Hoba meoeorite

July Editorial      

 

Famous meteorites

      To finish our short series on the largest and most famous, we turn to famous meteorites. Of course one can say that all meteorites are famous - they are extraterrestrial bodies that have reached the Earth's surface. But there are some which are more famous than the others for a number of different reasons: size, composition, force of impact and so on. Meteorites can be subdivided into three main groups: iron meteorites which are composed of iron and nickel (approximately 7% of Nickel); stony meteorites which represent the most diverse class of meteorites, ranging from primordial matter that has remained more or less unchanged for the last 4.5 billion years to highly evolved rocks from other differentiated worlds, such as the Moon or the planet Mars. There are also in-between meteorites called: stony-iron meteorites. Although the composition of individual stones in the last group can vary considerably between specimens, these meteorites have one thing in common - they are made up of roughly 50% of different stony components and 50 % of iron-nickel.

      The Hoba meteorite (pictured here) is the largest meteorite ever found. It still lies where it was found in 1920 at Hoba Farm, near Grootfontein in Namibia. It is an iron meteorite weighing more than 60 tonnes. The interesting point about Hoba is that it left no crater. It is speculated that this large iron meteorite entered the Earth's atmosphere at a very shallow angle and was slowed down considerably by atmospheric drag, so that its speed and angle of impact prevented a violent collision with the earth's surface. The second largest meteorite (Anighito) weighs approximately 34 tonnes and was discovered by Admiral Peary in 1892 at Cape York in Greenland. The largest meteorite found in the United States is the 15 tonne Willamette meteorite found in Oregon. Willamette is now housed in the The American Museum of Natural History in New York

      The Sikhote-Alin meteorite fell in the Sikhote-Alin Mountains approximately 400 km form Vladivostock on the morning of February 12, 1947 with a huge impact. A fireball heading for the Earth was sighted by many observers in a radius of approximately three hundred kilometres from the point of impact. The meteorite hit the atmosphere at a speed of about 14 km per second. Fortunately, it started to break apart as it hit , but still most of the fragments fell together. At an altitude of about 5.6 km above Siberia, the largest mass broke up in a violent explosion, so the Sikhote-Alin meteorite landed with a bang, leaving a number of craters, the largest being about 26 m across and 6 m deep. Although the largest fragment recovered was only 1,745 kg (now exhibited in the museum in Moscow) the total mass of the Sikhote-Alin was estimated at between 70 and 90 tonnes.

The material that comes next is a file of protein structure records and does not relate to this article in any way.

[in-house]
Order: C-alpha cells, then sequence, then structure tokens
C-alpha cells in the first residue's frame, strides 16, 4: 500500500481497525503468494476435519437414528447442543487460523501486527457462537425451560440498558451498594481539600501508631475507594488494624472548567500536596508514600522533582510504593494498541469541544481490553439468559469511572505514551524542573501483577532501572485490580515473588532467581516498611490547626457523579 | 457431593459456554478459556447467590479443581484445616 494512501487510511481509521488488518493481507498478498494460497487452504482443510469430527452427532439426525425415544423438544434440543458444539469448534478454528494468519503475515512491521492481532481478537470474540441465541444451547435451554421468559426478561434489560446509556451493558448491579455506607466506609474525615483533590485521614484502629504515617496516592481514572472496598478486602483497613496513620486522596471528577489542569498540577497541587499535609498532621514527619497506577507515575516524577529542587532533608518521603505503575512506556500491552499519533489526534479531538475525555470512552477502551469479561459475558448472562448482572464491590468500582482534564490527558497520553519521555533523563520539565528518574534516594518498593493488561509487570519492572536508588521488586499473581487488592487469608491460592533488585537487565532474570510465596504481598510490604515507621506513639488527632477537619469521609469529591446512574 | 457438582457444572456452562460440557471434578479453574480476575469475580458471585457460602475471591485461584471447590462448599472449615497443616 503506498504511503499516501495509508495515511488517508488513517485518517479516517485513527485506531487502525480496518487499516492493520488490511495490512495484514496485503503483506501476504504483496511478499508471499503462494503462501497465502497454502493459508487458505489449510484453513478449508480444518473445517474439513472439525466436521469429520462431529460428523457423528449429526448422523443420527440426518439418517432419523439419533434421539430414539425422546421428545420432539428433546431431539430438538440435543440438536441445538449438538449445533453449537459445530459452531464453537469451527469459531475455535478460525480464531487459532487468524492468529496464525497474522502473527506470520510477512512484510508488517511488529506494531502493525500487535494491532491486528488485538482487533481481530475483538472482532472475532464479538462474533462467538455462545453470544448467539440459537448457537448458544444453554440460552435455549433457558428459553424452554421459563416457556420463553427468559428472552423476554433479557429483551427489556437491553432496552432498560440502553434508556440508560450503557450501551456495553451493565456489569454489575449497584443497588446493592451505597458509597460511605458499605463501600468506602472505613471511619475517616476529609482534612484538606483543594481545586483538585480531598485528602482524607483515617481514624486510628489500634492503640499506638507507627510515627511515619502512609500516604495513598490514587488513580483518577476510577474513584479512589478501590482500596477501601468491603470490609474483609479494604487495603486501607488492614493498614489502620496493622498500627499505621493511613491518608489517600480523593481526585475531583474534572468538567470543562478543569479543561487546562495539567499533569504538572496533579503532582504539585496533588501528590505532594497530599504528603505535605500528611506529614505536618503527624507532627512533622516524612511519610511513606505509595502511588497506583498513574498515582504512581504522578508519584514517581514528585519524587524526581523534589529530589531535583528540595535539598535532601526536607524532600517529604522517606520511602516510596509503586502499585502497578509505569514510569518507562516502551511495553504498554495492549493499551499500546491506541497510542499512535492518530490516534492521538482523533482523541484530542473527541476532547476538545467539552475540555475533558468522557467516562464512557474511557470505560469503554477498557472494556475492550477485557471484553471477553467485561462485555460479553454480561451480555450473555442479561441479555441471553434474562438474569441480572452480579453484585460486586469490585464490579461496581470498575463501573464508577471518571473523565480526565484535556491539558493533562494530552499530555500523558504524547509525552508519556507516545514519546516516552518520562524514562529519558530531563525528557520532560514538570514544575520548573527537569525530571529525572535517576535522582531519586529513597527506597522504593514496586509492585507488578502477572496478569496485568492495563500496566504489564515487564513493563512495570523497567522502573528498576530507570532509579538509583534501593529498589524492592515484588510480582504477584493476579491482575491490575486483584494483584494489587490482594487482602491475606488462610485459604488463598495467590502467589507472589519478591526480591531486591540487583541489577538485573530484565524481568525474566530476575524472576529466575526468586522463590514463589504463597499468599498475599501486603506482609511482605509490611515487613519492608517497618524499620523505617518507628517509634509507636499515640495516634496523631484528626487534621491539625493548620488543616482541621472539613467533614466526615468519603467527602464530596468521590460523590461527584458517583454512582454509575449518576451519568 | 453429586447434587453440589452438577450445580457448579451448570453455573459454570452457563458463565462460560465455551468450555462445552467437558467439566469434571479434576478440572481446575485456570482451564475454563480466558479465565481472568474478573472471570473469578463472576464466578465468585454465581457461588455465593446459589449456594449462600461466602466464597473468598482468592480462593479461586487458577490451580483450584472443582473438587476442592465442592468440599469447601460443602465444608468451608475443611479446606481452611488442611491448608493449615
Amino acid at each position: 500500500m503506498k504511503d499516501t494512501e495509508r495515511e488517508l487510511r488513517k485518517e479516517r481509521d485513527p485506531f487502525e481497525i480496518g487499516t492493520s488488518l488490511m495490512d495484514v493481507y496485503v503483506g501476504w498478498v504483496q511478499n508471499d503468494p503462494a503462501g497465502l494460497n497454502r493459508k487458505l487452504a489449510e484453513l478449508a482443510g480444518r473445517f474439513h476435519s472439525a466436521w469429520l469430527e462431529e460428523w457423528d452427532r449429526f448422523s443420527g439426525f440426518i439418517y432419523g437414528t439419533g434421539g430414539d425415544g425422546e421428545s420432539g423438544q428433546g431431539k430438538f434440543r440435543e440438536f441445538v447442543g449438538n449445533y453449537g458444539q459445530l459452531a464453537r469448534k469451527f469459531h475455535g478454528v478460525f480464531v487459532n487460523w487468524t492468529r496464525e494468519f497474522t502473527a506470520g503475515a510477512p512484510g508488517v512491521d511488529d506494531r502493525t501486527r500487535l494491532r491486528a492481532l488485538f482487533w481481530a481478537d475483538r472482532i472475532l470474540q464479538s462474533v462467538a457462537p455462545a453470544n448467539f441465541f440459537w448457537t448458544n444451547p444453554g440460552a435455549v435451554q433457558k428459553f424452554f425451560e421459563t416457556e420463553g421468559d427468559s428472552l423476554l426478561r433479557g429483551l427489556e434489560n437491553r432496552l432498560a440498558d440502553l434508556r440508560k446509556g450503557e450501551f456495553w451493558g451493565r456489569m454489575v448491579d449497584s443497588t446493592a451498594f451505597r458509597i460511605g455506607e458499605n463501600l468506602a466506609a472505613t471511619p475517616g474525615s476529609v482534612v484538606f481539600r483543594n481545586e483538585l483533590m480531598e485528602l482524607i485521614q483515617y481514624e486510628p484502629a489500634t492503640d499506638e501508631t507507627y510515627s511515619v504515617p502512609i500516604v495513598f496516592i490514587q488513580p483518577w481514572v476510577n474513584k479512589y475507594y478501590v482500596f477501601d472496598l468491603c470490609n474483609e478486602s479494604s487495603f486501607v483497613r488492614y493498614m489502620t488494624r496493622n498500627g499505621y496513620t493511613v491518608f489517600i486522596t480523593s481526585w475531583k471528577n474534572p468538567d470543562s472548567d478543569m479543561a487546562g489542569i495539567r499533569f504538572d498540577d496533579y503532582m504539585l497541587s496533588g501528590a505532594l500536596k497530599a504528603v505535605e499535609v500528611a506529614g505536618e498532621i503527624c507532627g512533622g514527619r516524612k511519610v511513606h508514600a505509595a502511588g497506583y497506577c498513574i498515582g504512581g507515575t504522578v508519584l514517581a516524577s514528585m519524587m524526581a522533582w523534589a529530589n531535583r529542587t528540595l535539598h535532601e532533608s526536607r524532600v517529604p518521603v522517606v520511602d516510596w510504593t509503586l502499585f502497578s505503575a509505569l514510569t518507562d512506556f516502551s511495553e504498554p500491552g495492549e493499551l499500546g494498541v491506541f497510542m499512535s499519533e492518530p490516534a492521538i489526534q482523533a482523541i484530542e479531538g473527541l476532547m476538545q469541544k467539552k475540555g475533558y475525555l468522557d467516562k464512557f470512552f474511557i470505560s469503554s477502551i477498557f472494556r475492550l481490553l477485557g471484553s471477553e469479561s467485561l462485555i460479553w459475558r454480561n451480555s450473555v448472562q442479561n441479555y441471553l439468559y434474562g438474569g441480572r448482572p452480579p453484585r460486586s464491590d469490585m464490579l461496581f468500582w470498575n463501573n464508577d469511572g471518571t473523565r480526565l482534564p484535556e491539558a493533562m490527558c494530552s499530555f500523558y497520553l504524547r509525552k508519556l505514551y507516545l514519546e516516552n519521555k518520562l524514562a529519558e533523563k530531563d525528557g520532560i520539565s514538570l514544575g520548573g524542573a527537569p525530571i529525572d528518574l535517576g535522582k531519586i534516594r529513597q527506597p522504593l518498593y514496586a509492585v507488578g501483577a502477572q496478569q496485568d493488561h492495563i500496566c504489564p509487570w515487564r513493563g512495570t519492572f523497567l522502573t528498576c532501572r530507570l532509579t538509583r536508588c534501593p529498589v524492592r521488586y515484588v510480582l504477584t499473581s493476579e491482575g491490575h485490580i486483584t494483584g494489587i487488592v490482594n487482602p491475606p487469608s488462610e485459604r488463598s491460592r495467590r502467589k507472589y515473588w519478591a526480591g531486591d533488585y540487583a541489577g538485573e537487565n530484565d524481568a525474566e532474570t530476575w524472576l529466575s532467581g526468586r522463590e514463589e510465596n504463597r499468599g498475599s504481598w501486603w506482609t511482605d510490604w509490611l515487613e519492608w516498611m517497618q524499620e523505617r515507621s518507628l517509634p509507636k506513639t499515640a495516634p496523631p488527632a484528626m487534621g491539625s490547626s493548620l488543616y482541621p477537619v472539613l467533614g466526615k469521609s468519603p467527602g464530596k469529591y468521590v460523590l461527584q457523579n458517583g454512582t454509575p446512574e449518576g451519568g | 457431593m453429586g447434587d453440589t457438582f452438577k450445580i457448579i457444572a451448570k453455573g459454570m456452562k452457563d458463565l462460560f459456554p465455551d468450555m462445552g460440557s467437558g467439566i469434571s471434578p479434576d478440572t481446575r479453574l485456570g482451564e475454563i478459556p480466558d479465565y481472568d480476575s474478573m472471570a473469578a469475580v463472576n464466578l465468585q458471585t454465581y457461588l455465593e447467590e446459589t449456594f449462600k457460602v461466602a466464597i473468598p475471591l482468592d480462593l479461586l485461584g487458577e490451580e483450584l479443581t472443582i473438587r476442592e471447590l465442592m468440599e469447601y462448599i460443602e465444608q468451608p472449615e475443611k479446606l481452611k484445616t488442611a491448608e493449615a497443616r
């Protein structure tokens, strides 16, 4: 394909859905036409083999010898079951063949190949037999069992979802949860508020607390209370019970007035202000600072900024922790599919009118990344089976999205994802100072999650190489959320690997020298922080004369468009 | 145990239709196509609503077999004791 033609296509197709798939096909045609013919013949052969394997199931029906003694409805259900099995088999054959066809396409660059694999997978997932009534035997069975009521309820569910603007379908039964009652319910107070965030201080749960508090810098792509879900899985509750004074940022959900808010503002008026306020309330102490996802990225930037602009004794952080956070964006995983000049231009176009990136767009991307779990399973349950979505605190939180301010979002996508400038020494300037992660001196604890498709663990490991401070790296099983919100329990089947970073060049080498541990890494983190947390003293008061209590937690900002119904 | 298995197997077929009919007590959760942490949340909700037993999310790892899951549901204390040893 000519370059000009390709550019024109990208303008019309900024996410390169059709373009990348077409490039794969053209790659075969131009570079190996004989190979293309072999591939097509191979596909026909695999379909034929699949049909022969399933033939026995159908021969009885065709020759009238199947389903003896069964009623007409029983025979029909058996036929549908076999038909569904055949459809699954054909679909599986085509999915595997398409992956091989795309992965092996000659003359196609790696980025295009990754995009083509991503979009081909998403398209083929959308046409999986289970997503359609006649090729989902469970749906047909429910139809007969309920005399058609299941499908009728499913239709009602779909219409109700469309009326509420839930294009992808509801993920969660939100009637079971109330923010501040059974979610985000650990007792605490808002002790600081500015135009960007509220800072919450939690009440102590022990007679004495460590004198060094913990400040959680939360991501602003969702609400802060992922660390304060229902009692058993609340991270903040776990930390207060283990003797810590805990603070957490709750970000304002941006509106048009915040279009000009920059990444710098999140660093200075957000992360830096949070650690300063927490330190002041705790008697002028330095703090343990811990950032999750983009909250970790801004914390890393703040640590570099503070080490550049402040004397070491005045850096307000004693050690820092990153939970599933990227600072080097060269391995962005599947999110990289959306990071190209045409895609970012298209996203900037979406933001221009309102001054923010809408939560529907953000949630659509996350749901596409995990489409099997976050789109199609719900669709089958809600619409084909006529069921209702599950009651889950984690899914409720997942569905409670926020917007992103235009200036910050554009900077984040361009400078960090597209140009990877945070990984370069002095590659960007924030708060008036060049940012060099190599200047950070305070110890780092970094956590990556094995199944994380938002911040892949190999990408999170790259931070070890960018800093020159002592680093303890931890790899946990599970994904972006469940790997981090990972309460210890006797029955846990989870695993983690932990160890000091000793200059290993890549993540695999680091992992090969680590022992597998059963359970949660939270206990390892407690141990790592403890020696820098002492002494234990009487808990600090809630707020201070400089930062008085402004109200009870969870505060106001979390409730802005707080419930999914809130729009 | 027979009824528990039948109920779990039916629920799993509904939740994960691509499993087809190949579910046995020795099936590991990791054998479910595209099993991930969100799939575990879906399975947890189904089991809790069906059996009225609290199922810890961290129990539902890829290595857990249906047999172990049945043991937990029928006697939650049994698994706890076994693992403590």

The Orgueil meteorite landed near Orgueil in southern France on May the 14th 1864. This meteorite was classified as carbonaceous chondrite and it is the largest of only seven meteorites on that type ever found. It contains the rare gas xenon-HL and diamond dust. For research purposes, the Orgueil meteorite was split up into several pieces which can now be seen in museums in Europe and the USA. In 1965 one of these fragments was found, allegedly kept in a sealed glass container ever since the discovery. What was remarkable about this stone was the seed found in it. This caused great excitement and was headline news until it was discovered that the seed was glued to the meteorite by a hoaxer and the glue camouflaged with coal dust. The perpetrator of this hoax was never found.

      The biggest meteorite to land in Britain in recorded history was also a carbonaceous chondrite. It fell in pieces on the Leicestershire village of Barwell on Christmas Eve 1965. Some fragments penetrated deep into the driveway of one resident's home. Other bits damaged a car, and crashed through a factory roof. Although this meteorite could hardly be called famous, there was one fact which preserved its memory for posterity. The British Museum offered to buy all fragments found for seven shillings and sixpence per ounce (a useful sum of money in those days). Suddenly the quiet village of Barwell was swamped with 'treasure' hunters. Enough fragments were found to put the meteorite together, and it was found that, appropriately enough, that the Barwell meteoritewas about the size of a Christmas turkey.


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